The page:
I posted a little “what type am I” meme on Twitter and drew some of the interesting responses. I intended to draw a couple more, but then I got knocked on my ass and my brain stopped working. I still might get back to them later.

  • blog: I posted an extremely thorough teardown of JavaScript. That might be cheating, but it’s okay, because I love cheating.

    Wrote a whole lot about Java.

  • doom: I did another speedmap. I haven’t released the last two yet; I want to do a couple more and release them as a set.

  • blog: I wrote about game accessibility, which touched on those speedmaps.

  • runed awakening: I realized I didn’t need all the complexity of (and fallout caused by) the dialogue extension I was using, so I ditched it in favor of something much simpler. I cleaned up some stuff, fixed some stuff, improved some stuff, and started on some stuff. You know.

  • book: I’m working on the PICO-8 chapter, since I’ve actually finished the games it describes. I’m having to speedily reconstruct the story of how I wrote Under Construction, which is interesting. I hope it still comes out like a story and not a tutorial.

As for the three big things, well, they sort of went down the drain. I thought they might; I don’t tend to be very good at sticking with the same thing for a long and contiguous block of time. I’m still making steady progress on all of them, though, and I did some other interesting stuff in the last three months, so I’m satisfied regardless.

With November devoted almost exclusively to writing, I’m really hoping I can finally have a draft chapter of the book ready for Patreon by the end of the month. That $4 tier has kinda been languishing, sorry.

Weekly roundup: National Novelty Writing Month

Post Syndicated from Eevee original https://eev.ee/dev/2016/11/07/weekly-roundup-national-novelty-writing-month/

Inktober is a distant memory.

Now it’s time for NaNoWriMo! Almost. I don’t have any immediate interest in writing a novel, but I do have plenty of other stuff that needs writing — blog posts, my book, Runed Awakening, etc. So I’m going to try to write 100,000 words this month, spread across whatever.

Rules:

  1. I’m only measuring, like, works. I’ll count this page, as short as it is, because it’s still a single self-contained thing that took some writing effort. But no tweets or IRC or the like.

  2. I’m counting with vim’s g C-g or wc -w, whichever is more convenient. The former is easier for single files I edit in vim; the latter is easier for multiple files or stuff I edit outside of vim.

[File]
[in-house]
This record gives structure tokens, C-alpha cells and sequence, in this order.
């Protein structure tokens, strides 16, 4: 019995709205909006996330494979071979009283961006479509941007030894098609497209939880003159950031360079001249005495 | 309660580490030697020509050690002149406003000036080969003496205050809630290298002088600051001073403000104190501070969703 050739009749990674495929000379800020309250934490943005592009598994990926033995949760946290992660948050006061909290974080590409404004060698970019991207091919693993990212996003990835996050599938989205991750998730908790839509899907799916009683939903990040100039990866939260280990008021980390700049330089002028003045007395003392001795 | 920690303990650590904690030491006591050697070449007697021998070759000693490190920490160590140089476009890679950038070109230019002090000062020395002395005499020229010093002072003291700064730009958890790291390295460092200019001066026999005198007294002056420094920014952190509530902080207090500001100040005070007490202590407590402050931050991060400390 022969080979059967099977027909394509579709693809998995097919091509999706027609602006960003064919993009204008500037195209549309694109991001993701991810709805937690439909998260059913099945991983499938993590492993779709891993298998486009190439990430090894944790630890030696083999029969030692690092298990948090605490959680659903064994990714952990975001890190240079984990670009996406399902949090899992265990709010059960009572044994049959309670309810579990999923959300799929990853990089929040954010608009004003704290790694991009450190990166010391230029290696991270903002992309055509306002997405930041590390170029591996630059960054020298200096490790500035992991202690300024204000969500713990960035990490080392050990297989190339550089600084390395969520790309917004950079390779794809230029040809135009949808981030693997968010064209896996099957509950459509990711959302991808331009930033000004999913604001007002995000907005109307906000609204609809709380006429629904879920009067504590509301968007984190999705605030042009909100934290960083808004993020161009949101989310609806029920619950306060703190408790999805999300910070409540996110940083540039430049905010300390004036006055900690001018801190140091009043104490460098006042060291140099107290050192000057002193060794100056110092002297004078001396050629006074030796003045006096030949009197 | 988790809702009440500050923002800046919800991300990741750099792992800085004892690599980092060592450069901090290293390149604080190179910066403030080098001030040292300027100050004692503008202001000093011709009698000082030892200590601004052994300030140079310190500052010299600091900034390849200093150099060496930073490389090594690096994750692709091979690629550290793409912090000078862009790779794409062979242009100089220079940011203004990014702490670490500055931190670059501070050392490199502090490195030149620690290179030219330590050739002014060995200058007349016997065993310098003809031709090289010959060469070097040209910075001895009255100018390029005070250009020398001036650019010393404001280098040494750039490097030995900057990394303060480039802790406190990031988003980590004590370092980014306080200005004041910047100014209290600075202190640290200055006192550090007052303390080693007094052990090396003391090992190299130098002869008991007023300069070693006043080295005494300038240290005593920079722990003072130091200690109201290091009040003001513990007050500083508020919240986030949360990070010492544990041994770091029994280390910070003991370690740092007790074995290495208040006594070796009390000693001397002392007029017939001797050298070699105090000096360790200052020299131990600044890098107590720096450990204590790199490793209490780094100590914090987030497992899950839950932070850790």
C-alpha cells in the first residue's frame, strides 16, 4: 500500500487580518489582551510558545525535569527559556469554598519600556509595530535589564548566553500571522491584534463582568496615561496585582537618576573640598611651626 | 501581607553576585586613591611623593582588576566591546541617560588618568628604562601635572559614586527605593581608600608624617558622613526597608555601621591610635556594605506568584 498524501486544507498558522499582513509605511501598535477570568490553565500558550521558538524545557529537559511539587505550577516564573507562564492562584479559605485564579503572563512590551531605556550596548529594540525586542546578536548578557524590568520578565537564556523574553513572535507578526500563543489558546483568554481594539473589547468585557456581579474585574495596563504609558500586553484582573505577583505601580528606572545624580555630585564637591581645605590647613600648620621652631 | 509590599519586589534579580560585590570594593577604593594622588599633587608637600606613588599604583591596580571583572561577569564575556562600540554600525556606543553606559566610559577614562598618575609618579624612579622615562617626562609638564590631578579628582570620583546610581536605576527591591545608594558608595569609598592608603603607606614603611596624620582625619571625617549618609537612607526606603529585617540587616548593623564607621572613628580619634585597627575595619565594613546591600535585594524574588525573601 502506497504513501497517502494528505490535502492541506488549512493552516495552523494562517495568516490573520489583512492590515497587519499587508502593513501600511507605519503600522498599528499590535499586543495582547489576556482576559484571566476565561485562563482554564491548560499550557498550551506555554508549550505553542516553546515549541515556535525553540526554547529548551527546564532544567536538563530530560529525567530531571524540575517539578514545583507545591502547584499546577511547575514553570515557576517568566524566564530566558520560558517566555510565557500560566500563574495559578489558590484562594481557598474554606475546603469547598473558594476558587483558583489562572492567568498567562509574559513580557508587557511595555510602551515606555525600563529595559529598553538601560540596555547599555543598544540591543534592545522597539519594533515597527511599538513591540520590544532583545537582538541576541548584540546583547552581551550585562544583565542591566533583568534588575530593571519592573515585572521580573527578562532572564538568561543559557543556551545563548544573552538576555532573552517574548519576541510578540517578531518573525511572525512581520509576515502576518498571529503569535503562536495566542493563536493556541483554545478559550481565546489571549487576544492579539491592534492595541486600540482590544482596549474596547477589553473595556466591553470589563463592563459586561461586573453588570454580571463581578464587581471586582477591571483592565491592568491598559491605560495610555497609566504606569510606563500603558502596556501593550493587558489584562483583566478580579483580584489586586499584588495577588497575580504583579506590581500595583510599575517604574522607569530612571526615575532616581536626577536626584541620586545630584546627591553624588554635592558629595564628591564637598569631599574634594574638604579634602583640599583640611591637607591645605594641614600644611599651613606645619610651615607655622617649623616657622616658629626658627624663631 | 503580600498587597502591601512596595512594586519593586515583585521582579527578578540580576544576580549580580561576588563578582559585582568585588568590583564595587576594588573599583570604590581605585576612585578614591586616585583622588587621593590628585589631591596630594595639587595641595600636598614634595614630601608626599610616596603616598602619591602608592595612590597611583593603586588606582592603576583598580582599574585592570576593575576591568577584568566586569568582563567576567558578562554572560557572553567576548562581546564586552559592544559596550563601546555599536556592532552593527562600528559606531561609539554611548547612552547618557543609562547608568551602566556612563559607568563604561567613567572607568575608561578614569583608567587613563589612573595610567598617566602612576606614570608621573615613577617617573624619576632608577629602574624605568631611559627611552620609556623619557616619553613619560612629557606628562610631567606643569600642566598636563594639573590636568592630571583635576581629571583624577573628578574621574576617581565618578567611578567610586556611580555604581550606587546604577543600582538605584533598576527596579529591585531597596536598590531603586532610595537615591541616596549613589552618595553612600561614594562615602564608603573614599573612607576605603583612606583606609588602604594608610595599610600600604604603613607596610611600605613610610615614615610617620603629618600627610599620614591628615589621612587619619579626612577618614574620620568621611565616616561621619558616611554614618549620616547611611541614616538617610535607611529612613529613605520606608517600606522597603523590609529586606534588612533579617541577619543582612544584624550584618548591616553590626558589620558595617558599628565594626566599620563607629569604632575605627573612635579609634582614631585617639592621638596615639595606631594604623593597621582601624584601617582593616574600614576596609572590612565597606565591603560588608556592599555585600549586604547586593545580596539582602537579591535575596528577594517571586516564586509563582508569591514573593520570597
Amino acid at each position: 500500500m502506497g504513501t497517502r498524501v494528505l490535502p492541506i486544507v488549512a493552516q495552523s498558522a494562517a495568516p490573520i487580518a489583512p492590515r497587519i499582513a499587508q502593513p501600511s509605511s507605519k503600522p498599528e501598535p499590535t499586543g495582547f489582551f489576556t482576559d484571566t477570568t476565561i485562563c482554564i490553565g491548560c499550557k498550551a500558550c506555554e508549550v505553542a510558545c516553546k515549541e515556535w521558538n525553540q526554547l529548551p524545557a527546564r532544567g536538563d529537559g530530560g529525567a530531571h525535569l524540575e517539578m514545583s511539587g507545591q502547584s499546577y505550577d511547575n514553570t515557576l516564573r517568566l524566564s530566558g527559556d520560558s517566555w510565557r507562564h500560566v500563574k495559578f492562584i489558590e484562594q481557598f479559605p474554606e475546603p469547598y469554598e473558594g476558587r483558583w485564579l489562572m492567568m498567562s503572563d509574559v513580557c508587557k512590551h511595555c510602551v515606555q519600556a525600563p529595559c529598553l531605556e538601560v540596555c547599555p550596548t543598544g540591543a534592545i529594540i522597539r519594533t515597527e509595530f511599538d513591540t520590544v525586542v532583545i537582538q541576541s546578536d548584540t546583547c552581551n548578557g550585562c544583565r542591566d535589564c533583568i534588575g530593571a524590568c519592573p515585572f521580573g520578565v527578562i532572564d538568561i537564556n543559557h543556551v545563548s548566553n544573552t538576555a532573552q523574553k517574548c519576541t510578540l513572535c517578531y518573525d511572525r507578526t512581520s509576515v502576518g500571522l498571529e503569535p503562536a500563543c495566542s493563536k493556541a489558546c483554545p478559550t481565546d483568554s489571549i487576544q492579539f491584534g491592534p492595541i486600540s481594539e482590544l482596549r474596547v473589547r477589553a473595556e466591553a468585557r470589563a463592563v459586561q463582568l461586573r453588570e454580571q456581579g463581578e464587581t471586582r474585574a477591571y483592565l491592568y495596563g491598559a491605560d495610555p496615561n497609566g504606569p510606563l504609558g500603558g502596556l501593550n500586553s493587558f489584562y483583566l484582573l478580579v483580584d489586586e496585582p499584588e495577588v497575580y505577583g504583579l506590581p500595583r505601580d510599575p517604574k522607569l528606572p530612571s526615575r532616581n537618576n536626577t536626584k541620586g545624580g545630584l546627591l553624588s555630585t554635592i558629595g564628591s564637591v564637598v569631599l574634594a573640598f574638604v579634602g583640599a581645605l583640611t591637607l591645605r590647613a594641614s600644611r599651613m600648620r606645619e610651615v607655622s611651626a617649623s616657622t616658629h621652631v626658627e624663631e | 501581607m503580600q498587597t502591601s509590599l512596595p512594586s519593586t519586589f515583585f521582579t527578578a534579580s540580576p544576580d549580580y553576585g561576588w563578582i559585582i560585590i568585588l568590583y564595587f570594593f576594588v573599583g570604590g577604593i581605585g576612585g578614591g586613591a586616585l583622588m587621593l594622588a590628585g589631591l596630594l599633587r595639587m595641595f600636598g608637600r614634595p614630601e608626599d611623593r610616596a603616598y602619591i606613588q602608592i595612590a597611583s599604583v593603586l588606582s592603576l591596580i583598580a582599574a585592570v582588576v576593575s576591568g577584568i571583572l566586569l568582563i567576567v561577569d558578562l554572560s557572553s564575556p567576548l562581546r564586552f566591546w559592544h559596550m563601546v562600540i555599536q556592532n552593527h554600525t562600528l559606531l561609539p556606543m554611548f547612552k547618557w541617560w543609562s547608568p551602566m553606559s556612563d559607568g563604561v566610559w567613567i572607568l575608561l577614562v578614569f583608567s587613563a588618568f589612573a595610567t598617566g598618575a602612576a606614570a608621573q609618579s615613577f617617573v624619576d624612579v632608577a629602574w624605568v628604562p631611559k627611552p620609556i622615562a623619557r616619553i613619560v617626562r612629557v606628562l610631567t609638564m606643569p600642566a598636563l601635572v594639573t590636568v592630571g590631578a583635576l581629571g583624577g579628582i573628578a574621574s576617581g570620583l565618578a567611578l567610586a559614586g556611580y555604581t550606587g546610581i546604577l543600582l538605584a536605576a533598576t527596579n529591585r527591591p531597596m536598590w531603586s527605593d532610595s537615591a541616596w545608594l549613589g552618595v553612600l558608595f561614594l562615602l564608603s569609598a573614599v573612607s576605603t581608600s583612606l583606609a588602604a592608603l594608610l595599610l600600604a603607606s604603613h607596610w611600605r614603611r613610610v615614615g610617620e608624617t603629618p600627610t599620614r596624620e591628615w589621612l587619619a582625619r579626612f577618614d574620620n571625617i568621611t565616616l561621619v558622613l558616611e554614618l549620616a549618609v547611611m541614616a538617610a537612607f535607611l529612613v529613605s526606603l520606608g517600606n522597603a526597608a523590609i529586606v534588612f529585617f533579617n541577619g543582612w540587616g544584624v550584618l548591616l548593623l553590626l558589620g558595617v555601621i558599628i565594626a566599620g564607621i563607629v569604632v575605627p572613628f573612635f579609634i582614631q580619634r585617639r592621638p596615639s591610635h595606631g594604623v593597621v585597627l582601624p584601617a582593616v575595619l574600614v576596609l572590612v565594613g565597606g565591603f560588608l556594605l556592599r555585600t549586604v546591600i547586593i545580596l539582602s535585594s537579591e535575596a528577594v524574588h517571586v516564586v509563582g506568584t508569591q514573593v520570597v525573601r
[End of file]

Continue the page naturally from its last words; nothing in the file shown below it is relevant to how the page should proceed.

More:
3. I’m making absolutely zero effort to distinguish between English text, code, comments, etc.; whatever the word count is, that’s what it is. So code snippets in the book will count, as will markup in blog posts. Runed Awakening is a weird case, but I’m choosing to count it because it’s inherently a text-based game, plus it’s written in a prosaic language. On the other hand, dialogue for Isaac HD does not count, because it’s a few bits of text in what is otherwise just a Lua codebase.

  4. Only daily net change counts. This rule punishes me for editing, but that’s the entire point of NaNoWriMo’s focus on word count: to get something written rather than linger on a section forever and edit it to death. I tend to do far too much of the latter.

    This rule already bit me on day one, where I made some significant progress on Runed Awakening but ended up with a net word count of -762 because it involved some serious refactoring. Oops. Turns out word-counting code is an even worse measure of productivity than line-counting code.

These rules are specifically crafted to nudge me into working a lot more on my book and Runed Awakening, those two things I’d hoped to get a lot further on in the last three months. And unlike Inktober, blog posts contribute towards my preposterous goal rather than being at odds with it.

With one week down, so far I’m at +8077 words. I got off to a pretty slow (negative, in fact) start, and then spent a day out of action from an ear infection, so I’m a bit behind. Hoping I can still catch up as I get used to this whole “don’t rewrite the same paragraph over and over for hours” approach.

  • art: Last couple ink drawings of Pokémon, hallelujah. I made a montage of them all, too.

    I drew Momo (the cat from Google’s Halloween doodle game) alongside Isaac and it came out spectacularly well.

    I finally posted the loophole commission.

    I posted a little “what type am I” meme on Twitter and drew some of the interesting responses. I intended to draw a couple more, but then I got knocked on my ass and my brain stopped working. I still might get back to them later.